Perhaps it shouldn’t, dear reader, but it came as something of a surprise to me to discover that in winning the St Leger with Mastery on Saturday, Godolphin were taking their first British Classic since the same race five years ago. The value of their stock has seemingly been falling, and it’s generally recognised that the St Leger – though still a worthy contest – is the poor relation of the quintet of races that comprise the Classics.
Against this and in stark contrast, has been the almost total dominance of the Coolmore breeding operation. Up until this season at least. This season, Ghanaati (1000 Guineas), Sariska (Oaks), Sea The Stars (2000 Guineas and Derby), and now Mastery in the Leger, has seen the stock of Coolmore diminish somewhat.
Or has it?
The problem with both of these assumptions is that they are made in the microcosmic ‘goldfish bowl’ of British racing. Horse racing is a more global sport than its ever been, and this is reflected as much in breeding as in racing.
Consider this for example: despite Godolphin’s apparent Classic famine, they’ve actually registered five Group 1 wins in the last SIX weeks! The other four were all in the States and all, incidentally, at Saratoga.
Over the last five years, Godolphin has registered 34 Group 1 wins, only eight of which have been on ‘home soil’. Their wins have come as far afield as Sha Tin in Hong Kong, Caulfield in Australia, and both Belmont Park and Hollywood Park on the East and West coasts of the US respectively.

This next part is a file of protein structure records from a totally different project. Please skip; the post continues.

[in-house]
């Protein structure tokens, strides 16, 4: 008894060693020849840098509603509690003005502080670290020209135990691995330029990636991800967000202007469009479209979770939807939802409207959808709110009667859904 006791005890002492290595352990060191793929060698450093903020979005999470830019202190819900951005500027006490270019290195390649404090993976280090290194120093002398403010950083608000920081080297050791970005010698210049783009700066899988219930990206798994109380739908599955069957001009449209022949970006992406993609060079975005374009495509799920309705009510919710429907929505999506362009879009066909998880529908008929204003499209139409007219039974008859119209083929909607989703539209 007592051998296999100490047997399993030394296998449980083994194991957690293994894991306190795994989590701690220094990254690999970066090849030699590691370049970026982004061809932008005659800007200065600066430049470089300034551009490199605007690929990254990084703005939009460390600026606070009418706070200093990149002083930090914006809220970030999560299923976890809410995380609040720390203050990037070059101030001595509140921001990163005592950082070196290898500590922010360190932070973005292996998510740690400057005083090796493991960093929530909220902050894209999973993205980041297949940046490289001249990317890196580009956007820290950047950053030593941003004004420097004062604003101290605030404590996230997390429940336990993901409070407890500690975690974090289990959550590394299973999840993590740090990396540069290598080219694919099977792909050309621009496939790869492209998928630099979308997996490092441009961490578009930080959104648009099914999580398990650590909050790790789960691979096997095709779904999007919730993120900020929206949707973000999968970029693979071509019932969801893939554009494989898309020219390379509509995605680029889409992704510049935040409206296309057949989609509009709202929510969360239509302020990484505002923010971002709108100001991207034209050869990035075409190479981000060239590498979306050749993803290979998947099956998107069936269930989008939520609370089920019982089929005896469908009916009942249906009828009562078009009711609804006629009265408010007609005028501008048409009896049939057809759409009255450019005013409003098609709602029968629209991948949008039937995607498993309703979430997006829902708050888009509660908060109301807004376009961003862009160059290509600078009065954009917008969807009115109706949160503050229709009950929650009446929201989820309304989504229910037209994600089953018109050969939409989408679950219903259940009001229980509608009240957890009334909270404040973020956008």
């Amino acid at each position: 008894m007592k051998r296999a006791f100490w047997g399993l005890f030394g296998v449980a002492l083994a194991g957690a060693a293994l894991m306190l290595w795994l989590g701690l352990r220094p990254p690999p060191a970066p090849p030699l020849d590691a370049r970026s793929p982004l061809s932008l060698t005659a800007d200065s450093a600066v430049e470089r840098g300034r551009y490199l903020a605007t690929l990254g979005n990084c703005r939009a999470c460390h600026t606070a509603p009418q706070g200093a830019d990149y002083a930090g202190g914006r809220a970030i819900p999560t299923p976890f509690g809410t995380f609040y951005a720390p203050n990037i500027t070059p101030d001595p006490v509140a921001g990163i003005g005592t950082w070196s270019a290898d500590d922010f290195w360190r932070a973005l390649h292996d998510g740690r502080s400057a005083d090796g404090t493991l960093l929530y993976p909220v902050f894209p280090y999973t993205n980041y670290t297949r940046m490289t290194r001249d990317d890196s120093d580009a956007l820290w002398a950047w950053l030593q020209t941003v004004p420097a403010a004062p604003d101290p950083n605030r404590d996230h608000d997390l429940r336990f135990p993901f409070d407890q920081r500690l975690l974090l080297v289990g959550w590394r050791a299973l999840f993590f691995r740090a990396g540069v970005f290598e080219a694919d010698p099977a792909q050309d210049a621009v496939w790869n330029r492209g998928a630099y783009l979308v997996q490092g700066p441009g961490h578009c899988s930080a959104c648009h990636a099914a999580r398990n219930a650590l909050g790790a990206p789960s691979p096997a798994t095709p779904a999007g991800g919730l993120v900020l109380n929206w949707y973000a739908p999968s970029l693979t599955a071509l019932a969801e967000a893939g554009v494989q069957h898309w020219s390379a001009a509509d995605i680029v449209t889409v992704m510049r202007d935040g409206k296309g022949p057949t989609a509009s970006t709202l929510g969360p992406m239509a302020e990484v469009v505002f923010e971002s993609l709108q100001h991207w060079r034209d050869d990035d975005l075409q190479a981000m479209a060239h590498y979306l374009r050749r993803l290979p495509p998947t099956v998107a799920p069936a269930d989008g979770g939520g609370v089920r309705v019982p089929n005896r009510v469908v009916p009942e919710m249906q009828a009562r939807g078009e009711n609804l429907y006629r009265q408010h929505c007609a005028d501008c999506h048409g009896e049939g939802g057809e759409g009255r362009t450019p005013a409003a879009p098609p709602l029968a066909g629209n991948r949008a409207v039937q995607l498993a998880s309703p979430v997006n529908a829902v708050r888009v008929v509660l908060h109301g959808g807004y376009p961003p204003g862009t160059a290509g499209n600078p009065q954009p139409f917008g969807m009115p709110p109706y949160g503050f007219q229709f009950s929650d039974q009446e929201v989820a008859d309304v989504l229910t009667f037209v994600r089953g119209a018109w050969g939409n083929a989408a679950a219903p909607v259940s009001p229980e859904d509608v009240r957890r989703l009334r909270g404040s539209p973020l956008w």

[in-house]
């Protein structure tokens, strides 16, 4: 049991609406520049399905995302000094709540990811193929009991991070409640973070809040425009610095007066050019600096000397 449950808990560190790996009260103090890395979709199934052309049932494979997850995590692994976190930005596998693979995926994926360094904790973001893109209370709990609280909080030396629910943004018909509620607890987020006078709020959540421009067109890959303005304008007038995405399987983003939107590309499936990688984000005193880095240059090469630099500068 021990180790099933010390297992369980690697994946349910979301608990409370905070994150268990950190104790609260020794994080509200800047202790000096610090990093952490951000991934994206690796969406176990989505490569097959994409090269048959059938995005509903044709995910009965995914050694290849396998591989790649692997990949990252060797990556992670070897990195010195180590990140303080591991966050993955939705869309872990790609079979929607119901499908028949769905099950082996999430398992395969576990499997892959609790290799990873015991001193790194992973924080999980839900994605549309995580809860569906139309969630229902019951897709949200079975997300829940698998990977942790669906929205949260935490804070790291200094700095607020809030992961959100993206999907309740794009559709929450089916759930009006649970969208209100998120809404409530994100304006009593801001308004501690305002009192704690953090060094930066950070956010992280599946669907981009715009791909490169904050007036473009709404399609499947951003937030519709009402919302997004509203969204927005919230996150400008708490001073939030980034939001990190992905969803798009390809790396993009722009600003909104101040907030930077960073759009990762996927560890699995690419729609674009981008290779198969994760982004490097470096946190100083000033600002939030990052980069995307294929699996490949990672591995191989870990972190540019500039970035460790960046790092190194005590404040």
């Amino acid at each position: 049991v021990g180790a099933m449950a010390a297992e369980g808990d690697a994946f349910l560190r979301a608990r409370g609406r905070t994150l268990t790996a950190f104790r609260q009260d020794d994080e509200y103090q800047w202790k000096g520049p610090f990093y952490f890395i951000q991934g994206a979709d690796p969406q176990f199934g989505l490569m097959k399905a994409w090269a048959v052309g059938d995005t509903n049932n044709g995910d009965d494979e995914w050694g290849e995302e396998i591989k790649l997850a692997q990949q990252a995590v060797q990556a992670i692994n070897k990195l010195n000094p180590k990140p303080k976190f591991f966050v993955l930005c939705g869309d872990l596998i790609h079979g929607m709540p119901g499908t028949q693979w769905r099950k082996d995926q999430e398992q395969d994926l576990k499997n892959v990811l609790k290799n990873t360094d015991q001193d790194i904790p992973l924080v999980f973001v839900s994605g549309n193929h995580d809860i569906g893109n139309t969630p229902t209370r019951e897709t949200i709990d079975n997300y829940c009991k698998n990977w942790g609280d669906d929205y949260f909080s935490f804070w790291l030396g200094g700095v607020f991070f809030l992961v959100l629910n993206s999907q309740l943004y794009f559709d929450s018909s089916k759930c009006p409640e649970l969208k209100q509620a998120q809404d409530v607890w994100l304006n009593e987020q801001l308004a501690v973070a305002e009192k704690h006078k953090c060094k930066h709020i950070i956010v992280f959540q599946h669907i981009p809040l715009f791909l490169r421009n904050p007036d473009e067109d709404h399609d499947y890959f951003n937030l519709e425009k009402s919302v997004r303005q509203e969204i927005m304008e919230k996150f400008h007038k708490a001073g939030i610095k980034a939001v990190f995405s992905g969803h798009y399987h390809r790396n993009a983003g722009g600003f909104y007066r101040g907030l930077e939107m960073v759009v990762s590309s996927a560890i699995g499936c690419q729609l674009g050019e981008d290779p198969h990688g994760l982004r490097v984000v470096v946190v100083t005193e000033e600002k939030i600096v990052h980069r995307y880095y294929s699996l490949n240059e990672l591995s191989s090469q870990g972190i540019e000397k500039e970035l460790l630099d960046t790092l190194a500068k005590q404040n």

Demise? What demise?!
For Coolmore, theirs is also increasingly a global breeding game, with the likes of Giant’s Causeway and Henrythenavigator (not to mention Fusaichi Pegasus) standing in the States; and, Choisir, Dylan Thomas and Haradasun all standing in Australia. This, of course, complements Galileo, High Chapparal, Montjeu, Peintre Celebre et al who stand at the original Coolmore Stud in Ireland.
There’s big bucks in breeding, and most of them are not confined within these shores, a fact that is not lost on the bloodstock moneymen.
Let’s go a step further with our value debate now, and consider how we might apply it to betting. It is a commonly known fact that favourites win roughly one in three races. (In fact, over the years 2004-2008, they won on average 29.65%, or just under three in ten races). The average odds of these winning favourites is around the 2/1 mark, resulting in a loss of just over 6% of stakes.
So, in theory, if we could find a group of favourites who won with the same frequency at average odds of 9/4 or more, we’d be able to know we were getting ‘value’ on the horse.
We have then two considerations: odds and likely winning chance. The closer to the top of the betting market we are, the more closely aligned these two variables are.
For instance, with favourites starting at odds of 1/2 or less, they win roughly 73% of the time, and return a loss of just 2.32% to level stakes. At evens to 11/8, these figures become 42.7% strike rate and a loss of 6.19%. Favourites starting at bigger odds have won less often still, and recorded a higher loss to level stakes.